DC set the comic retailing world on fire with their 3D covers for villains month. The demand outweighed the supply and left speculators frustrated and store owners angry that they couldn’t milk more money from the situation. Well Marvel looks like it wants to get into the game of wacky covers yet again as they will be running Acetate covers for Wolverine Origin II, written by Kieron Gillen and due out later this year.
Set a few years after the events of Origin, Origin II finds James Howlett running with the wolves…until something unexpected brings him back into the world of men! Follow the first “X-Man” as he finds his way back to civilization and falls afoul of someone Sinister, who’s just discovering mutantkind and the horrors he can visit on them. Written by comics superstar Kieron Gillen and drawn by industry legend Adam Kubert, Origin IIcontinues the proud tradition of revealing Wolverine’s shocking history in the highest quality possible!
Acetate covers, for those who don’t quite remember are a slick, shiny plastic sheet. The best example would be Marvels or going further back The Last Avengers Story. So far only Origin II is slated for an acetate cover. No word on if holograms, die-cuts, and randomized trading cards are going to make a comeback as well.
According to Marvel, Thor will be undergoing a few changes in April. Apparently the mainline title will revert to its original namesake, Journey into Mystery and current writer Matt Fraction will be launching a new ongoing Mighty Thor title with artist Oliver Coipel. This is nice news, as Coipel has done some amazing artwork for Thor in the past and I definitely want to see more of his work with the character. Journey Into Mystery will be helmed by writer Kieron Gillen who himself has done some decent work with the character in recent months.
All of this is none too surprising as a similar rearranging of Iron Man’s titles came about when the first movie was a success. Fraction was involved in that little endeavor as well if you will recall. This new move seems even more highly reminiscent of that particular marketing push due to a variant cover that is essentially the teaser poster for the film. I don’t blame Marvel for wanting to capture a bit of that audience, as I’m sure Invincible Iron Man was the jumping-on point for more than a few readers. Though I’m sure the Ultimate Thor collection will be a more appealing choice to mainstream readers as it requires no longterm commitment or familiarity with continuity.
I will make no guesses as to how long the changes to the character line will last. I’m not a psychic, I just read the stuff.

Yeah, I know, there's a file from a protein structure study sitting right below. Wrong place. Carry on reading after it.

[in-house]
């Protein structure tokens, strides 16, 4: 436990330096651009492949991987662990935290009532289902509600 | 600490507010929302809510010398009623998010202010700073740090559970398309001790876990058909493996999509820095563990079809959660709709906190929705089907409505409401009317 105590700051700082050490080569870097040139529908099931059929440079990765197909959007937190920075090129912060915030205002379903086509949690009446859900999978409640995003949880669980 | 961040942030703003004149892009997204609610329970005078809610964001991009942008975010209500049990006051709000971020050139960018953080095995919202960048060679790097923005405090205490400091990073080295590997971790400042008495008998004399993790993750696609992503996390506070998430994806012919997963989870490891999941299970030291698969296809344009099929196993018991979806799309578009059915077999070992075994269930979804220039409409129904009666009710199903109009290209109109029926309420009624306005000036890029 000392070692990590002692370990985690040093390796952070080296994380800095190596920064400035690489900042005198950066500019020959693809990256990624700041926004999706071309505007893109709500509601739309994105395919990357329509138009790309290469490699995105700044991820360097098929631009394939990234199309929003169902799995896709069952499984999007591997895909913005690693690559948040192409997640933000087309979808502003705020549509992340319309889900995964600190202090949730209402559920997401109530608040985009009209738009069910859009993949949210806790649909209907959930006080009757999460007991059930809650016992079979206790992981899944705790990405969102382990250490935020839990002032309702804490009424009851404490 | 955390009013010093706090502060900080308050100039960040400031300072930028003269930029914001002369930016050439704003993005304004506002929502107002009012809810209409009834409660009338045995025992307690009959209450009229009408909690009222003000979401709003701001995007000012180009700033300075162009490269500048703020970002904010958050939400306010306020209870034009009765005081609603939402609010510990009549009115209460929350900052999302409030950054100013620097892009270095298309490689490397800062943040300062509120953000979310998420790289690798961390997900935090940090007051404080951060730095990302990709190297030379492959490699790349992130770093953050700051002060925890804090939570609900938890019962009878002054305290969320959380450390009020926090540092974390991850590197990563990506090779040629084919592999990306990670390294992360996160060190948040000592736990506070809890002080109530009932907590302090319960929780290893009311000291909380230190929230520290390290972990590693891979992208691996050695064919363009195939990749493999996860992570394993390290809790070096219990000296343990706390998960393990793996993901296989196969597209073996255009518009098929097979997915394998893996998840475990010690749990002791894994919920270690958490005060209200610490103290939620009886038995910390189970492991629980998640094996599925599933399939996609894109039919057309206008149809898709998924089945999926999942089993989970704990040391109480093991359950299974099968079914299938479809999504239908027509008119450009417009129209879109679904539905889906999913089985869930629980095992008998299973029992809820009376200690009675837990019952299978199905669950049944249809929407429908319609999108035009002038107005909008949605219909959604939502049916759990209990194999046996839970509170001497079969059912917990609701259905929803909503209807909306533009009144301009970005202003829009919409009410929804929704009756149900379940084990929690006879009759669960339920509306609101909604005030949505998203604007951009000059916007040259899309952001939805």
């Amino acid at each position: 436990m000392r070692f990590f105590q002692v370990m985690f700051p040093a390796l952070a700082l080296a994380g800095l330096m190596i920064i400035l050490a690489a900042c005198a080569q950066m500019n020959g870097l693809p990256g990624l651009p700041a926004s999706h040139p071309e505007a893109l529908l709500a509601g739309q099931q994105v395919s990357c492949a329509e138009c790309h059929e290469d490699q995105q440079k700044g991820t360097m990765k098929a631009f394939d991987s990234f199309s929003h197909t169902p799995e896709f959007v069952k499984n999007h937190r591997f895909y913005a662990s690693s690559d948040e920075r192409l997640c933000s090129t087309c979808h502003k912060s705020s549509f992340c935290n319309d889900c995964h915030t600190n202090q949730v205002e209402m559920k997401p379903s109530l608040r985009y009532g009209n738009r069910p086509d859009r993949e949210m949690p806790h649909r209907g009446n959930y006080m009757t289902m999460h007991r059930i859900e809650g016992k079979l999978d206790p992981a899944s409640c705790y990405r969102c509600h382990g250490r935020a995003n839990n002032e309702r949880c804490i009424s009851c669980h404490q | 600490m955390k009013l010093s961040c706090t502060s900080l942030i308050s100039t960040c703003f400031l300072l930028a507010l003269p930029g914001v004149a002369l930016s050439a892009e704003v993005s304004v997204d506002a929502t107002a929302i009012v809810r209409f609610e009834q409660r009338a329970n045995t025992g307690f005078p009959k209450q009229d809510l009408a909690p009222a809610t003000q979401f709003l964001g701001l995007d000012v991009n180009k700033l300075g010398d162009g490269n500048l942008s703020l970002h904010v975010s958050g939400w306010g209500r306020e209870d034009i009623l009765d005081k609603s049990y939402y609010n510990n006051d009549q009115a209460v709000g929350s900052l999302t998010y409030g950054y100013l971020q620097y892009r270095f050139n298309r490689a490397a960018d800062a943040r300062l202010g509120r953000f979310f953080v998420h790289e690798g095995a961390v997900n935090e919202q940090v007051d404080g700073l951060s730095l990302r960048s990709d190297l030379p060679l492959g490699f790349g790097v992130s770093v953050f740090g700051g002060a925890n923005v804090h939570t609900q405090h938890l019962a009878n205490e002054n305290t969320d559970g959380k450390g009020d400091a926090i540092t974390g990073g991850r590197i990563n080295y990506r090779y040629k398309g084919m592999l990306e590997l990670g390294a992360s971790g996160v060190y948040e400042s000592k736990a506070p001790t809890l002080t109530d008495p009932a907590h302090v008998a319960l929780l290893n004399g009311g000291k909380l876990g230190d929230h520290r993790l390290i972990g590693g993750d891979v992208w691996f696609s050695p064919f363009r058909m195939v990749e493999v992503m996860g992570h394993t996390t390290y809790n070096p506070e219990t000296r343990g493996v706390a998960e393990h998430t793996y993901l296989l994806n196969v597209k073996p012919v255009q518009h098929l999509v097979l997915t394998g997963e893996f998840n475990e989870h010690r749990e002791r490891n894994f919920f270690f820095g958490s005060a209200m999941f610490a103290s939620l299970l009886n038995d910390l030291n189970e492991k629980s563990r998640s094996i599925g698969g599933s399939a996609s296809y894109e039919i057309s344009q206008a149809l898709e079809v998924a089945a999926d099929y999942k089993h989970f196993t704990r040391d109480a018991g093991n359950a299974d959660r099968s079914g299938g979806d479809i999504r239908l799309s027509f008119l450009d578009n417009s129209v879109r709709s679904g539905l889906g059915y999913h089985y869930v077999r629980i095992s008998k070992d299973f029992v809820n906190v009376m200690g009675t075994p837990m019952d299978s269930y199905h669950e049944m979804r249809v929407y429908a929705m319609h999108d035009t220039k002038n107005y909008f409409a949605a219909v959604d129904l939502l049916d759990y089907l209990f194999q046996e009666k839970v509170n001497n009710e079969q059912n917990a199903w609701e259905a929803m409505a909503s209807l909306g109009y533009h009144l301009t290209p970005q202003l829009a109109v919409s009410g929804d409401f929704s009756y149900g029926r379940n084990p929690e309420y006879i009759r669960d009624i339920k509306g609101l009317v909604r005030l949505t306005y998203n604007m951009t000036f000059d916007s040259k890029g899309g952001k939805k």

Apparently, Marvel Comics has decided that it wanted to hurt me in some way and they couldn’t decide between kicking me directly in the narbles with a steel-toed shoe or cancelling one of my favorite books. I’m pretty sure they decided on cancellation based solely on the fact that they couldn’t find a shoe in the appropriate size at a reasonable cost.
And thus, S.W.O.R.D., a title that I have wholly enjoyed for all of three issues, is slated to get the axe at issue 5. Of course, the inevitable campaign to save the book has already begun, this time spear-headed by NerderyBlog, but very seldom do such programs work out, especially for books that have just launched and represent, for Marvel anyway, a miniscule investment with only marginal returns.
That having been said, Marvel seems to be on a path to cancel-happy wonderland. This is disheartening because, working in a comic shop as well as being a long time obsessive reader, I know how people react to new series in the first place.
“It’ll probably get cancelled, I’ll just get the trade.”
Do you know how many times I hear that when Marvel launches a new series? About as often as my brother heard me call him a worthless idiot during the course of our childhood. (That’s alot.) This mindset is not good for business in any way, shape or form, because now Marvel isn’t even letting the first trade hit stands to guage whether or not they should keep the book afloat. It’s not like over at DC where, and this is one of the few things they really got right, books like Jonah Hex continue monthly publication based off of the strength of the trades. Hell, from what I understand the entire Vertigo line is based off of this principle.
So why then does Marvel seem compelled to cut their losses at the earliest sign of reader slippage? I think that following the Disney merger, Marvel is trying to maintain a tight publishing organization that shows sizeable profits for everything they publish. This would explain why Super Hero Squad was recently relaunched for almost no discernable reason whatsoever, as well as the re-launch/re-branding of the Avengers titles coming after the end of SIEGE in April.
The problem with this strategum is that as readers, we will inevitably come to believe that Marvel as a publishing house has no fresh ideas, because in the end they will stop putting them on the stands. If they can’t make a profit off of them, why would they? This is just as much a call to arms for consumers as it is for the publisher. I know it’s asking a lot in this economy, but if you can stomach an extra 3 bucks a month, put it toward a title that you normally wouldn’t try. Just to show Marvel that we DO want creative and diverse titles on the rack. Yes, we will all still buy New Avengers and whatever event book they’ve put Bendis on at the moment, but we also want the books that are cut from a different cloth. And I would think Beast joining an agency that prevents extra-terrestrial warfare to be closer to his green-haired alien girlfriend would qualify as being cut from a different cloth.
R.I.P. S.W.O.R.D., I will certainly miss you. (Until the re-launch, or last minute un-cancelation, or return as a backup, or whatever they end up doing.)